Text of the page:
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Find all files under "." that are invalid NTFS filenames. Find locates all files, and grep shows the invalid ones.
Find is used to "find" all filenames - grep shows those that are invalid.
This command displays the CPU idle + used time using stats from /proc/stat.
you can find a special things(with defined -iname "*sql*") from in most of one direcroty(for example from both /etc/ and /pentest/) and then you can want to grep only include "map" word
Tested in bash on AIX & Linux, used for WAS versions 6.0 & up. Sorts by node name.
Useful when you have vertically-stacked instances of WAS/Portal. Cuts out all the classpath/optional parameter clutter that makes a simple "ps -ef | grep java" so difficult to sort through.
Good for finding outdated timthumb.php scripts which need to be updated, anything over 2.0 should be secure, below that timthimb is vulnerable and can be used to compromise your website.
Gets the current system user running a process with the specified pid
Hide comments and empty lines, included XML comments,
This fixes a bug found in the other scripts which fail when a branch has the same name as a file or directory in the current directory.
needs grep what supports '--recursive'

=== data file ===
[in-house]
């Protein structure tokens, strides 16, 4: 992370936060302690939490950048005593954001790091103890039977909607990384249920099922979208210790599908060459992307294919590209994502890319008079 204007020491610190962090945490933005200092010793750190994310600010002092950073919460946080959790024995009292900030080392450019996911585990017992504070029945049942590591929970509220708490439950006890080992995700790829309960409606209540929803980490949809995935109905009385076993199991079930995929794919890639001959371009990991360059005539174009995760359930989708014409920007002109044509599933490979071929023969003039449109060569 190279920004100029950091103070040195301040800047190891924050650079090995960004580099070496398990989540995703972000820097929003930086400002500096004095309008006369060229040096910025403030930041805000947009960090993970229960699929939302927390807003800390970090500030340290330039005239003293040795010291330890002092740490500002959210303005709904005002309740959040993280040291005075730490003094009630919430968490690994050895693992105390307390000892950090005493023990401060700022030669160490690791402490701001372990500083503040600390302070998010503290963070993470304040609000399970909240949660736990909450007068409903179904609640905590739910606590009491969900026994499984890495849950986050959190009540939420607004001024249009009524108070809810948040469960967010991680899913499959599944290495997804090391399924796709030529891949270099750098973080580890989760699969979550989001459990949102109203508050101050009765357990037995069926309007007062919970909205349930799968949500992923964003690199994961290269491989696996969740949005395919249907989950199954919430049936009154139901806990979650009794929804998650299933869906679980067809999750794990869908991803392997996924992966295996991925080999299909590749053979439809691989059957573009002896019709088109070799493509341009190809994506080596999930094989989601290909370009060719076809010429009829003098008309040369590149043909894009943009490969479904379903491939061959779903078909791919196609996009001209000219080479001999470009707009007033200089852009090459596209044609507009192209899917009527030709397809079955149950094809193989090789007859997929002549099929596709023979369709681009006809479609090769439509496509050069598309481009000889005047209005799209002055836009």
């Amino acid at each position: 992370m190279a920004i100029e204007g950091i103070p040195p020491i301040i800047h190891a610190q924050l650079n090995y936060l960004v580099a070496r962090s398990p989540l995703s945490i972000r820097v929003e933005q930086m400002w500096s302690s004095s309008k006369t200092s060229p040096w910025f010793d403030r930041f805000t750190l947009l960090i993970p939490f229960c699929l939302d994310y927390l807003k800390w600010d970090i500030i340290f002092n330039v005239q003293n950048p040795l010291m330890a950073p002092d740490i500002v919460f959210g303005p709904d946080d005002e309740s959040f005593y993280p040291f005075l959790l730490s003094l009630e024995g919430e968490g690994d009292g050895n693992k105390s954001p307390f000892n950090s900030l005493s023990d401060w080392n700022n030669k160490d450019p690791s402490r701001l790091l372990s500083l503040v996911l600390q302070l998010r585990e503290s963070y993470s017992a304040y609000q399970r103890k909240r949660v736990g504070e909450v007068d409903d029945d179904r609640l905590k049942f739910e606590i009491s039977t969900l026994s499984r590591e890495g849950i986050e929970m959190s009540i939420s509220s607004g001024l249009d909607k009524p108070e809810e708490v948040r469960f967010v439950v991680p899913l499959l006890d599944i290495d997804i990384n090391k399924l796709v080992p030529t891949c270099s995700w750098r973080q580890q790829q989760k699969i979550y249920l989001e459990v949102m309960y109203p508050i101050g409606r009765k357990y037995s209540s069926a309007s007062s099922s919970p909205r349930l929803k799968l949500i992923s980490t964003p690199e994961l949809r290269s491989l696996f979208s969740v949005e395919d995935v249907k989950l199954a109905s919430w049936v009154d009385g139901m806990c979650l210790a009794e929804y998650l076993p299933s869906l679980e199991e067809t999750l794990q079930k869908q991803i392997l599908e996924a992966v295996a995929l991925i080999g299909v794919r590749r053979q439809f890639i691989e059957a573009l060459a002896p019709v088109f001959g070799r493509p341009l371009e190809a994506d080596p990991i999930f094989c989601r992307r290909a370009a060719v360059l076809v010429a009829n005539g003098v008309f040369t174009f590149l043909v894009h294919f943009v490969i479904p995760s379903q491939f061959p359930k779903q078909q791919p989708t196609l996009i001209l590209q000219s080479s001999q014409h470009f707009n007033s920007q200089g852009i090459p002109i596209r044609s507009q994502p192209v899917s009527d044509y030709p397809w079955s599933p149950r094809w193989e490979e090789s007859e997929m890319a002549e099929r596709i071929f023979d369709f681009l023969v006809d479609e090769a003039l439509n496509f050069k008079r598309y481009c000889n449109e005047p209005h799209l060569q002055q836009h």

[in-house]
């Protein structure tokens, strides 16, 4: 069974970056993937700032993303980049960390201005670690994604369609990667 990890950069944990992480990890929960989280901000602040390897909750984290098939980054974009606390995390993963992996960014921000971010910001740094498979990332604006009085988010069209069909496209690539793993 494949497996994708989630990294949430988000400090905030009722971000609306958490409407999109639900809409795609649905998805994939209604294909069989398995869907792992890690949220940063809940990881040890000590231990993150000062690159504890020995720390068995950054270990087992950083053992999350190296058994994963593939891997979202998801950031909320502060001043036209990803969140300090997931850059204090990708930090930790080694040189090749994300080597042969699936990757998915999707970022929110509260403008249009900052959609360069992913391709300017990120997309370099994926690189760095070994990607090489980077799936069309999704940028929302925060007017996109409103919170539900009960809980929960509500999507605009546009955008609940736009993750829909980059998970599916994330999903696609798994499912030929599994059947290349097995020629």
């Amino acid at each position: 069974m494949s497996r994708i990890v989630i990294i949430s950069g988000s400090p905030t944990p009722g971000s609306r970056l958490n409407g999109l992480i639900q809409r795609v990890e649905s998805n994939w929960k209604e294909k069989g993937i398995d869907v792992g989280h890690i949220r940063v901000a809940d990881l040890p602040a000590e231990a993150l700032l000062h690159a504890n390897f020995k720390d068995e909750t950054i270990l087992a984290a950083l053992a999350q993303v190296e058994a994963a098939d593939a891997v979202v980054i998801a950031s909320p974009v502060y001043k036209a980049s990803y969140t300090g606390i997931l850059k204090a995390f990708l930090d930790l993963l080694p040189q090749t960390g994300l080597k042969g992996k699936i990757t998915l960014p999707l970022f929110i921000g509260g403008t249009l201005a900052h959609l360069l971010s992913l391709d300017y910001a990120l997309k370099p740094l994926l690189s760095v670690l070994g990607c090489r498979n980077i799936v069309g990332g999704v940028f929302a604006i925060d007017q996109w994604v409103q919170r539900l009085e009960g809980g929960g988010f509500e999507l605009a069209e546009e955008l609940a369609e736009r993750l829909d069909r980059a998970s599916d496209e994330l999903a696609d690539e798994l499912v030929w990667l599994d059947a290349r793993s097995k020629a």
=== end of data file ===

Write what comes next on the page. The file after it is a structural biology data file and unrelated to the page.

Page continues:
Uses sed with a regex to move the linenumbers to the line end. The plain regex (w/o escapes) looks like that:
calls grep on all non-binary files returned by find on its current working directory
since awk was already there one can use it instead of the 2 greps. might not be faster, but fast enough
Helps if you accidentally deleted files from an svn repo with plain rm and you would like to mark them for svn to delete too.
If both file1 and file2 are already sorted:
comm -13 file1 file2 > file-new
Tail is much faster than sed, awk because it doesn't check for regular expressions.
This command compares file2 with file1 and removes the lines that are in file1 from file2. Handy if you have a file where file1 was the origional and you want to remove the origional data from your file2.
This will recursively go through every file under the current directory showing all lines containing "TODO" as well as 10 lines after it. The output will be marked with line numbers to make it easier to find where the TODO is in the actual file.
Checks your gmail account every 30 seconds and display the number of new messages in the top right corner of the terminal.
A kind of CLI "Gmail notifier" if you will. :-)
This is a mashup of http://www.commandlinefu.com/commands/view/7916/put-a-console-clock-in-top-right-corner and http://www.commandlinefu.com/commands/view/3386/check-your-unread-gmail-from-the-command-line
If you have a bunch of small files that you want to cat to read, you can cat each alone (boring); do a cat *, and you won't see what line is for what file, or do a grep . *. "." will match any string and grep in multifile mode will place a $filename: before each matched line. It works recursively too!!
Fast and excludes words with apostrophes. For ubuntu, you can use wamerican or wbritish dictionaries, installable through aptitude.